Do You Know Your Service Customer?

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The year 2008 changed our lives and our businesses.  Most of us were forced to take a close look at our personal finances and our businesses and make hard, fast, deep cuts. It was a matter of survival and most of us were successful.

Although we were forced to change the way we lived our lives and ran our businesses, by and large, as an industry, we have not recognized the fact that our customers were forced to do the same thing.  Our customers were up against the same challenges that we were and they had to either change or fail, so change they did. They too were forced to make their own personal financial cuts. In doing so, they have changed the way they do business. Their expectations have changed. What they were looking for in a business partner has changed.  How they conduct business has changed.  They have drawn a hard line as to what they will and will not accept.

Most dealerships and their service departments are using business strategies that are not suited to this evolved, transformed customer.  As a result, customers are feeling let down, frustrated, and underwhelmed. To make matters worse, the after-market segment of the service business has identified your weaknesses and is moving full-steam ahead. They plan to take more and more of your service customers.  It is not too late to make adjustments and grow to meet your customers’ new expectations, but it soon might be.  Today’s complacency will result in tomorrow’s lack of financial security.  Here are some easy changes you can make to bring yourself up to date.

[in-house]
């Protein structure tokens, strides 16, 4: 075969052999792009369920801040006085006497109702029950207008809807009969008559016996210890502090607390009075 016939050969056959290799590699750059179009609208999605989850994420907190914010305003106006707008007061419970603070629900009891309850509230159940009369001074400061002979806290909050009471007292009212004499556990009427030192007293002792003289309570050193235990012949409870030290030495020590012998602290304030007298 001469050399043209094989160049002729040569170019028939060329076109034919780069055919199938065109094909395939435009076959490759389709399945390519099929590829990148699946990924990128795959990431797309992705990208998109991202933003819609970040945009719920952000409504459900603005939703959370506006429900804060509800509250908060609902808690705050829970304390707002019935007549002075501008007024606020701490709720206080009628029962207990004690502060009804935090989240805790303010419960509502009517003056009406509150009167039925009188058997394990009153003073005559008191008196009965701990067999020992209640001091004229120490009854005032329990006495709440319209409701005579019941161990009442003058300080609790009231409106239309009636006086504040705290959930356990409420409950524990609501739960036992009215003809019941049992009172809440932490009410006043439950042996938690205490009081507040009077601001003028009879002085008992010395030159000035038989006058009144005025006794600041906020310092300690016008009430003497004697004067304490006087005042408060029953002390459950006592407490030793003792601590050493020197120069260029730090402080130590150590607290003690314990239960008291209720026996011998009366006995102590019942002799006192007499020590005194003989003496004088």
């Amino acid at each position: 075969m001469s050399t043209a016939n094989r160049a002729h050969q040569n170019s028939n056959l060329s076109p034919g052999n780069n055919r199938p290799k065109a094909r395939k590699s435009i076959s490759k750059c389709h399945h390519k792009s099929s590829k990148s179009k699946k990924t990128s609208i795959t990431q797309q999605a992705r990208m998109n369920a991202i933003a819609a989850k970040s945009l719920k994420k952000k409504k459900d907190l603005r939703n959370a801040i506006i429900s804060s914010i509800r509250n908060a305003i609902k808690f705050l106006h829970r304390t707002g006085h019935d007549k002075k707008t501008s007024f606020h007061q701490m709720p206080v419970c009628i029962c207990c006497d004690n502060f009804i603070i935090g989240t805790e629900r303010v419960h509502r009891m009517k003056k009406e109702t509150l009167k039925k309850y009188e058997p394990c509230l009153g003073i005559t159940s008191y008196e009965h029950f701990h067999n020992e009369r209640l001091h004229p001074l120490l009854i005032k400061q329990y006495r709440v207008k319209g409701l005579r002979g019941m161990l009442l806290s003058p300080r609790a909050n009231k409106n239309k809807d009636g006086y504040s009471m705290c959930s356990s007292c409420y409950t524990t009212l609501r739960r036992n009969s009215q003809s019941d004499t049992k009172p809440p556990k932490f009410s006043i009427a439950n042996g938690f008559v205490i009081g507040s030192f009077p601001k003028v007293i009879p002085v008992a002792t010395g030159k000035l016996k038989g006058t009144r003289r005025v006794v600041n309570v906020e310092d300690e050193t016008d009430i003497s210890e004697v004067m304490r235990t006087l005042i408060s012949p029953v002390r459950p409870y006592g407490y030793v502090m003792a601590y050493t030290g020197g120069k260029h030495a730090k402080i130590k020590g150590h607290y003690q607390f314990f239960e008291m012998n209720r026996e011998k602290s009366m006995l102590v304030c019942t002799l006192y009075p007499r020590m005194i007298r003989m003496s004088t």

What doesn’t work: Advisors sitting behind a desk or counter, waiting for customers to approach them

What does: Being proactive

Even if you do not have a service drive, you have to get up and greet the customer. You may even have to meet the customer outside.  Weather is no excuse.  Get advisors off their butts and over to the customer’s vehicle with enthusiasm, a smile, a snap in their step, and an eagerness to serve.

What doesn’t work: Not walking around a customer’s car

What works: Walking around every car, every time, with a watchful eye and the skill and willingness to point out the good and bad.

You cannot sell a car sitting behind a desk and you certainly cannot sell service sitting behind a desk.  Would you take advice from a doctor that did not do an examination first?

What doesn’t work: Asking questions like, “When do you need your car back?”  or “When can I call you?”  

What works: Taking control of the situation and telling the customer how things work in your shop

Some great examples of proactive phrases to use with customers include the following: “Based on the information you have given me, your vehicle will need to be seen by __, his schedule dictates that your vehicle will enter the shop at __.  Based on that, expect a call between __ and __, where I will explain our findings.  Based on our findings, I will then be able to give you an approximate time that your vehicle will be ready.” This approach tells the customer that you know what you are doing. How can they tell you when they want their vehicle back and when they want you to call if they do not know how long inspections, repairs, and services take?

What doesn’t work: Not having a full inspection performed by a technician on every vehicle, every time

What works: Offering a full inspection on every vehicle, every time